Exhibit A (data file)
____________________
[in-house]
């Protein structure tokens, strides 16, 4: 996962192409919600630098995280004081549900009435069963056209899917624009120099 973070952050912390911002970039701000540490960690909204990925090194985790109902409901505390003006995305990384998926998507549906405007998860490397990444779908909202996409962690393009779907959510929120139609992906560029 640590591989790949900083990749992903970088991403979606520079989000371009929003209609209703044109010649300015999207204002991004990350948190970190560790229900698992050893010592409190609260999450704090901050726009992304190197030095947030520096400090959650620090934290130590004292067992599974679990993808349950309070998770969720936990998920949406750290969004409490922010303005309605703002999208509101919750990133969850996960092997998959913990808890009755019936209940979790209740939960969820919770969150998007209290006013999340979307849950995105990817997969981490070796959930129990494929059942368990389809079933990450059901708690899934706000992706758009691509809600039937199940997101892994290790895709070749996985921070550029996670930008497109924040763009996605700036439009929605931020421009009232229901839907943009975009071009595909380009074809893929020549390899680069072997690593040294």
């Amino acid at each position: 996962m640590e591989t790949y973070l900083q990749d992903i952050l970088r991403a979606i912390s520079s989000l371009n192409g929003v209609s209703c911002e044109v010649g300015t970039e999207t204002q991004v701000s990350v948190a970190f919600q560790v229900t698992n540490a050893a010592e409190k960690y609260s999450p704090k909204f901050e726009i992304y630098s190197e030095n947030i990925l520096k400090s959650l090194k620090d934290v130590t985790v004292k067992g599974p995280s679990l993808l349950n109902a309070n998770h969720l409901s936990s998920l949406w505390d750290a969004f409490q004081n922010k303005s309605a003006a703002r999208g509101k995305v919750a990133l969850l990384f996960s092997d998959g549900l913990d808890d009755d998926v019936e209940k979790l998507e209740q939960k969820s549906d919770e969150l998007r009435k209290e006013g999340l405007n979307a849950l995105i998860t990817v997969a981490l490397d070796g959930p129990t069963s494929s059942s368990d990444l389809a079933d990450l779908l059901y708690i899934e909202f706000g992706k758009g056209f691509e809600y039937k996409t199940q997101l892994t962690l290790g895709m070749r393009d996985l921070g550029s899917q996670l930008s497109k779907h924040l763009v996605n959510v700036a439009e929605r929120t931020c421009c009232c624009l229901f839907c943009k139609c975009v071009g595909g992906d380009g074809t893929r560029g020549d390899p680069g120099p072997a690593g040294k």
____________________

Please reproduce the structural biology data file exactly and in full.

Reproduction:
[in-house]
């Protein structure tokens, strides 16, 4: 996962192409919600630098995280004081549900009435069963056209899917624009120099 973070952050912390911002970039701000540490960690909204990925090194985790109902409901505390003006995305990384998926998507549906405007998860490397990444779908909202996409962690393009779907959510929120139609992906560029 640590591989790949900083990749992903970088991403979606520079989000371009929003209609209703044109010649300015999207204002991004990350948190970190560790229900698992050893010592409190609260999450704090901050726009992304190197030095947030520096400090959650620090934290130590004292067992599974679990993808349950309070998770969720936990998920949406750290969004409490922010303005309605703002999208509101919750990133969850996960092997998959913990808890009755019936209940979790209740939960969820919770969150998007209290006013999340979307849950995105990817997969981490070796959930129990494929059942368990389809079933990450059901708690899934706000992706758009691509809600039937199940997101892994290790895709070749996985921070550029996670930008497109924040763009996605700036439009929605931020421009009232229901839907943009975009071009595909380009074809893929020549390899680069072997690593040294």
């Amino acid at each position: 996962m640590e591989t790949y973070l900083q990749d992903i952050l970088r991403a979606i912390s520079s989000l371009n192409g929003v209609s209703c911002e044109v010649g300015t970039e999207t204002q991004v701000s990350v948190a970190f919600q560790v229900t698992n540490a050893a010592e409190k960690y609260s999450p704090k909204f901050e726009i992304y630098s190197e030095n947030i990925l520096k400090s959650l090194k620090d934290v130590t985790v004292k067992g599974p995280s679990l993808l349950n109902a309070n998770h969720l409901s936990s998920l949406w505390d750290a969004f409490q004081n922010k303005s309605a003006a703002r999208g509101k995305v919750a990133l969850l990384f996960s092997d998959g549900l913990d808890d009755d998926v019936e209940k979790l998507e209740q939960k969820s549906d919770e969150l998007r009435k209290e006013g999340l405007n979307a849950l995105i998860t990817v997969a981490l490397d070796g959930p129990t069963s494929s059942s368990d990444l389809a079933d990450l779908l059901y708690i899934e909202f706000g992706k758009g056209f691509e809600y039937k996409t199940q997101l892994t962690l290790g895709m070749r393009d996985l921070g550029s899917q996670l930008s497109k779907h924040l763009v996605n959510v700036a439009e929605r929120t931020c421009c009232c624009l229901f839907c943009k139609c975009v071009g595909g992906d380009g074809t893929r560029g020549d390899p680069g120099p072997a690593g040294k």